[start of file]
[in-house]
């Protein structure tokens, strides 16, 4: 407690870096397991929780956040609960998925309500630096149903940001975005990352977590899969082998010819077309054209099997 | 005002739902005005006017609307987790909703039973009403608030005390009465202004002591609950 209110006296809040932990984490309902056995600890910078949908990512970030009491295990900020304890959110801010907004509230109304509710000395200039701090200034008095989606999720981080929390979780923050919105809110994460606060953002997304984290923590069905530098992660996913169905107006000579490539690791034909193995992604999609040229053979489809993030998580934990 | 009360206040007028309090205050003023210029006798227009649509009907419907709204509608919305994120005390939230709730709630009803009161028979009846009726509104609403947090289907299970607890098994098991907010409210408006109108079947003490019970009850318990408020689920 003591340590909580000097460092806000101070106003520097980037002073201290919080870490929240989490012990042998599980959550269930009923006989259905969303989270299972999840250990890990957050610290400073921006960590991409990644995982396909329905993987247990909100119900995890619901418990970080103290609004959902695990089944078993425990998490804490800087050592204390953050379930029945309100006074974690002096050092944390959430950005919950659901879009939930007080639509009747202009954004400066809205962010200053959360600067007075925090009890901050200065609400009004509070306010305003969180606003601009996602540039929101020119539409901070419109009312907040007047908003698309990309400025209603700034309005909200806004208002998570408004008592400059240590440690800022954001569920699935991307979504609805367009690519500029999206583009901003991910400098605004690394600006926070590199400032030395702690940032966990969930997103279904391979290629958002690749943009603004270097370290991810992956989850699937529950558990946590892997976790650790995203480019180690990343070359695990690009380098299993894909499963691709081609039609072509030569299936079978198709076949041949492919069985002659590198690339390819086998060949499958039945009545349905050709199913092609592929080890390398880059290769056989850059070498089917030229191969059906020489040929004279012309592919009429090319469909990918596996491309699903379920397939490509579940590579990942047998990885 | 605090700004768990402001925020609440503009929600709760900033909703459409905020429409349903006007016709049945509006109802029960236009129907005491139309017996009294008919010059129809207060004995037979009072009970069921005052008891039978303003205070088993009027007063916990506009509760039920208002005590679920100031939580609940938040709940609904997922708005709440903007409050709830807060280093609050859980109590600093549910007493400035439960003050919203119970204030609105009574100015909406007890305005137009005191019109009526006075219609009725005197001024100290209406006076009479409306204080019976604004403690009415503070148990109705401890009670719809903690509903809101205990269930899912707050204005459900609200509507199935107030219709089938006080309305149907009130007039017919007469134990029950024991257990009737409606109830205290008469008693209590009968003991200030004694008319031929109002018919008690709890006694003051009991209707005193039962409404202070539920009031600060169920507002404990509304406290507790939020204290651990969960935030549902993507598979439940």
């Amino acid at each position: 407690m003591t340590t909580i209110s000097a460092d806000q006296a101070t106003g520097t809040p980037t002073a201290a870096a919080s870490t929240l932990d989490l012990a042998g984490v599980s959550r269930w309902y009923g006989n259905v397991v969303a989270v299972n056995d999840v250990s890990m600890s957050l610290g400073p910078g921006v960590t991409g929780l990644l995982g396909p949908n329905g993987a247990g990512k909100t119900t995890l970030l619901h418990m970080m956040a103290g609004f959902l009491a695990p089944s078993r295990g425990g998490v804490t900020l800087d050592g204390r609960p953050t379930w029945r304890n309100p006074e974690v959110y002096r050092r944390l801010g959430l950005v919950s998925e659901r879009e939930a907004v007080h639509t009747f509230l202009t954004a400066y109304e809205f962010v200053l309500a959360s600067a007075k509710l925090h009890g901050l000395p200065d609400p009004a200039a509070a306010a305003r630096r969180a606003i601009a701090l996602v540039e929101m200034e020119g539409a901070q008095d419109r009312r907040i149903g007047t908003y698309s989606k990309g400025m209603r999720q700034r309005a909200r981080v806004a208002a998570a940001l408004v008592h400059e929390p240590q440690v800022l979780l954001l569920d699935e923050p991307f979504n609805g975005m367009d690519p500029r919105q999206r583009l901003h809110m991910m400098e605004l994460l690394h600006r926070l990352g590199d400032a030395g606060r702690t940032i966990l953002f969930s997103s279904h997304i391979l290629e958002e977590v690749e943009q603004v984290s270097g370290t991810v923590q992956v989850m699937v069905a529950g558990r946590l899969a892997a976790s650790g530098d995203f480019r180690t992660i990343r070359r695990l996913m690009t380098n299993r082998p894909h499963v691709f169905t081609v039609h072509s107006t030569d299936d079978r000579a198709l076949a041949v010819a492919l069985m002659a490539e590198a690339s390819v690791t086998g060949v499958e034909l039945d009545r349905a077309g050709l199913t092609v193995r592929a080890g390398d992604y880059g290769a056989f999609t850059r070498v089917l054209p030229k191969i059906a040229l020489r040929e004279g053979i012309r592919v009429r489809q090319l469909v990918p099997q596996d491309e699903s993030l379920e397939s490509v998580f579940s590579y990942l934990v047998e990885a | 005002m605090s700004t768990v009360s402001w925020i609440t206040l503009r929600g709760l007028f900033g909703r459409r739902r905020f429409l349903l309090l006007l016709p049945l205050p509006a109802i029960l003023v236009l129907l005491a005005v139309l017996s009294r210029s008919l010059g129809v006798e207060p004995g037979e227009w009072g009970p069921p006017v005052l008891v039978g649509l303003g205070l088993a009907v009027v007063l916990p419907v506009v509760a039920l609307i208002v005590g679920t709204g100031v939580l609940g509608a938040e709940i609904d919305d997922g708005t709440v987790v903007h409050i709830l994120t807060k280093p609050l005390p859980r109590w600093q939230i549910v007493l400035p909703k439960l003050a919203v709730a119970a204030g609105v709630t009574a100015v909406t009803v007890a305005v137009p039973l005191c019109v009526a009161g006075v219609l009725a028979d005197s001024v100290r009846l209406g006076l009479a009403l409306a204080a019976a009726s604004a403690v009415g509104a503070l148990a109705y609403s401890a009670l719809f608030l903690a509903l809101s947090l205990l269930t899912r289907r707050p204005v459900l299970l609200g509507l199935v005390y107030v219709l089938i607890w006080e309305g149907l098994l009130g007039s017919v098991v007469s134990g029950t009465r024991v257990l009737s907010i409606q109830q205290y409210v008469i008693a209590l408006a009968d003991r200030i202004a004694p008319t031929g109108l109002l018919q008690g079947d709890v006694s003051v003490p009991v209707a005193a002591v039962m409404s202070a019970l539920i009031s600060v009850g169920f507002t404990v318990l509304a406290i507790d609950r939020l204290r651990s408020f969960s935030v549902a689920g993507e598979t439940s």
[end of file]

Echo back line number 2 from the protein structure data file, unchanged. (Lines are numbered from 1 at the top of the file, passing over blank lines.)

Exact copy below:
């Protein structure tokens, strides 16, 4: 407690870096397991929780956040609960998925309500630096149903940001975005990352977590899969082998010819077309054209099997 | 005002739902005005006017609307987790909703039973009403608030005390009465202004002591609950 209110006296809040932990984490309902056995600890910078949908990512970030009491295990900020304890959110801010907004509230109304509710000395200039701090200034008095989606999720981080929390979780923050919105809110994460606060953002997304984290923590069905530098992660996913169905107006000579490539690791034909193995992604999609040229053979489809993030998580934990 | 009360206040007028309090205050003023210029006798227009649509009907419907709204509608919305994120005390939230709730709630009803009161028979009846009726509104609403947090289907299970607890098994098991907010409210408006109108079947003490019970009850318990408020689920 003591340590909580000097460092806000101070106003520097980037002073201290919080870490929240989490012990042998599980959550269930009923006989259905969303989270299972999840250990890990957050610290400073921006960590991409990644995982396909329905993987247990909100119900995890619901418990970080103290609004959902695990089944078993425990998490804490800087050592204390953050379930029945309100006074974690002096050092944390959430950005919950659901879009939930007080639509009747202009954004400066809205962010200053959360600067007075925090009890901050200065609400009004509070306010305003969180606003601009996602540039929101020119539409901070419109009312907040007047908003698309990309400025209603700034309005909200806004208002998570408004008592400059240590440690800022954001569920699935991307979504609805367009690519500029999206583009901003991910400098605004690394600006926070590199400032030395702690940032966990969930997103279904391979290629958002690749943009603004270097370290991810992956989850699937529950558990946590892997976790650790995203480019180690990343070359695990690009380098299993894909499963691709081609039609072509030569299936079978198709076949041949492919069985002659590198690339390819086998060949499958039945009545349905050709199913092609592929080890390398880059290769056989850059070498089917030229191969059906020489040929004279012309592919009429090319469909990918596996491309699903379920397939490509579940590579990942047998990885 | 605090700004768990402001925020609440503009929600709760900033909703459409905020429409349903006007016709049945509006109802029960236009129907005491139309017996009294008919010059129809207060004995037979009072009970069921005052008891039978303003205070088993009027007063916990506009509760039920208002005590679920100031939580609940938040709940609904997922708005709440903007409050709830807060280093609050859980109590600093549910007493400035439960003050919203119970204030609105009574100015909406007890305005137009005191019109009526006075219609009725005197001024100290209406006076009479409306204080019976604004403690009415503070148990109705401890009670719809903690509903809101205990269930899912707050204005459900609200509507199935107030219709089938006080309305149907009130007039017919007469134990029950024991257990009737409606109830205290008469008693209590009968003991200030004694008319031929109002018919008690709890006694003051009991209707005193039962409404202070539920009031600060169920507002404990509304406290507790939020204290651990969960935030549902993507598979439940």